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12 April 2002
Press Release


Commission on Human Rights
58th session
12 April 2002

Debate Continues on Civil and Political Rights

The Commission on Human Rights approved by roll-call vote this afternoon a resolution expressing concern over the continued establishment of settlements by Israel in the occupied Arab territories and urging the Government of Israel to reverse its settlement policy.

The measure, adopted by a vote of 52 in favour and 1 opposed -- Guatemala -- also expressed concern at closures of and within the Palestinian territories and at restrictions on the freedom of movement of Palestinians. It strongly condemned all acts of violence, in particular indiscriminate terrorist attacks over past weeks that had killed and injured civilians.


The Commission will reconvene at 10 a.m. on Monday, 15 April, to continue its debate on civil and political rights and to act on outstanding resolutions under its agenda items on racism and racial discrimination and the question of the violation of human rights in the occupied Arab territories.

Action on Resolutions

MARCOS GOMEZ MARTINEZ (Spain), speaking on behalf of the EU, said that it regretted it was not able to support resolution L.2, adopted this morning, on the occupied Syrian Golan. While the resolution was not completely in line with the corresponding General Assembly resolution, the main concern for the Union was a different one. The EU felt that in order for the Union to support the text in this forum, it would need a stronger focus on human rights. The EU also noted with regret that this year no opportunity had been given by the main sponsor of this resolution to engage in negotiations intended to improve the text.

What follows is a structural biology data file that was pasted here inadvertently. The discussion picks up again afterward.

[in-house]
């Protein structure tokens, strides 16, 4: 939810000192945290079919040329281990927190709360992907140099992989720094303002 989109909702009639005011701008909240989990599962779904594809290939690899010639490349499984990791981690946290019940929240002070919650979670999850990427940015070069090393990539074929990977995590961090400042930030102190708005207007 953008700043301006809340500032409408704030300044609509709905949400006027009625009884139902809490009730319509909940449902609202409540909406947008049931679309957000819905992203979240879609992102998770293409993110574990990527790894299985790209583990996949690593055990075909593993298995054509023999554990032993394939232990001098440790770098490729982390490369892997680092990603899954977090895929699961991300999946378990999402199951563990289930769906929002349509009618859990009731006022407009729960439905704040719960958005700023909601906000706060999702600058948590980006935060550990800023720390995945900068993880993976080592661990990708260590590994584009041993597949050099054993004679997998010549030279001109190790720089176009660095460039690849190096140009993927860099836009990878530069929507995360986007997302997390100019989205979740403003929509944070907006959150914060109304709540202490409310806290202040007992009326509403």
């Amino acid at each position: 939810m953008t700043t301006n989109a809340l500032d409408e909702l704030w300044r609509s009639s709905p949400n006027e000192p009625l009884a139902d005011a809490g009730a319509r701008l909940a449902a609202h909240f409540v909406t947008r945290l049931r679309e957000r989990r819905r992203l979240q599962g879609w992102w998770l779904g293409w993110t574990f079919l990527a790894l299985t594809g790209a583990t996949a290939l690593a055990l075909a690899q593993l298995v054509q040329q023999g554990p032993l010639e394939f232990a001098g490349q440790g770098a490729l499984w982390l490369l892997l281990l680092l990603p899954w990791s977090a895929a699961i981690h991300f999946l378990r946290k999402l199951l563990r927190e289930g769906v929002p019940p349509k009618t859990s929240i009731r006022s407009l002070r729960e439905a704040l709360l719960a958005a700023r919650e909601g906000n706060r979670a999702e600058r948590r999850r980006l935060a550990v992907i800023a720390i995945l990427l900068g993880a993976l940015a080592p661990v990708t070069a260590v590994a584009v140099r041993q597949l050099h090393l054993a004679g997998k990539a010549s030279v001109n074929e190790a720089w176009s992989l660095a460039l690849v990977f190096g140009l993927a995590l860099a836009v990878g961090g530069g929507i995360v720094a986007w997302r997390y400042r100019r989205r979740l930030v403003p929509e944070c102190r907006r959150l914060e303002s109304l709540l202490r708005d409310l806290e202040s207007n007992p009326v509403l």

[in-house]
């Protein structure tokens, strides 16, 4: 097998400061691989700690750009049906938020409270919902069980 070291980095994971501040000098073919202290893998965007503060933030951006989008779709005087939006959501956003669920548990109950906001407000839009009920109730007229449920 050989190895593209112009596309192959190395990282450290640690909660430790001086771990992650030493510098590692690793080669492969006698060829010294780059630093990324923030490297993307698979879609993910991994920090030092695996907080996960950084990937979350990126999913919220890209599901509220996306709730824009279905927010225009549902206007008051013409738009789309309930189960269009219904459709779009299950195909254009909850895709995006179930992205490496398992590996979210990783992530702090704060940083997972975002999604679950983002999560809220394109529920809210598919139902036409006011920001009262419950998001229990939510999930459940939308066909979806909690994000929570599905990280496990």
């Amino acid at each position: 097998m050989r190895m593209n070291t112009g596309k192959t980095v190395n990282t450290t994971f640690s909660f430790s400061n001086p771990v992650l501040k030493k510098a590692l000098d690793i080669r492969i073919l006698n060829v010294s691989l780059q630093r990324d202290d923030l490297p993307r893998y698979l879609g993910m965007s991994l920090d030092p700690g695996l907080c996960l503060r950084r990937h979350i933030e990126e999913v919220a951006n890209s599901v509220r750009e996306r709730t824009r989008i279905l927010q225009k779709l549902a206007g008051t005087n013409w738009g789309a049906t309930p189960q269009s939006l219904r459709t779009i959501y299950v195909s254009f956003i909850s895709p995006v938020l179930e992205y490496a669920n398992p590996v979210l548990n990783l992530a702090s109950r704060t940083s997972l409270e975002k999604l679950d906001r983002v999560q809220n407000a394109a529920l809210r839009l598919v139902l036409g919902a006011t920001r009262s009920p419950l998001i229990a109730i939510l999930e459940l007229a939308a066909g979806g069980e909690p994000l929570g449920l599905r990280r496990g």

In a resolution (E/CN.4/2002.L.17) on Israeli settlements in the occupied Arab territories, adopted by a roll-call vote of 52 in favour and 1 opposed, the Commission expressed grave concern at the dramatic escalation of the Israeli-Palestinian conflict, which had led to a spiral of hatred, anger, and further violence, and to increased suffering for both Israelis and Palestinians; expressed concern at continuing Israeli settlement activities; strongly condemned all acts of violence, in particular indiscriminate terrorist attacks over the past weeks, killing and injuring civilians; expressed concern at closures of and within the Palestinian territories and the restriction of the freedom of movement of Palestinians; urged the Government of Israel to comply fully with previous Commission resolutions on the subject; to reverse its settlement policy in the occupied territories; to prevent any new installation of settlers in the occupied territories; to implement the recommendations of the High Commissioner for Human Rights regarding the settlements; to confiscate arms and take other measures with the aim of preventing illegal acts of violence by Israeli settlers; and it urged the parties to implement immediately Security Council resolutions 1397 (2002) and 1402 (2002), and called for the Israeli and Palestinian sides and their leaders to cooperate in the implementation of the Security Implementation Work Plan and the recommendations of the Mitchell Report aimed at resuming negotiations.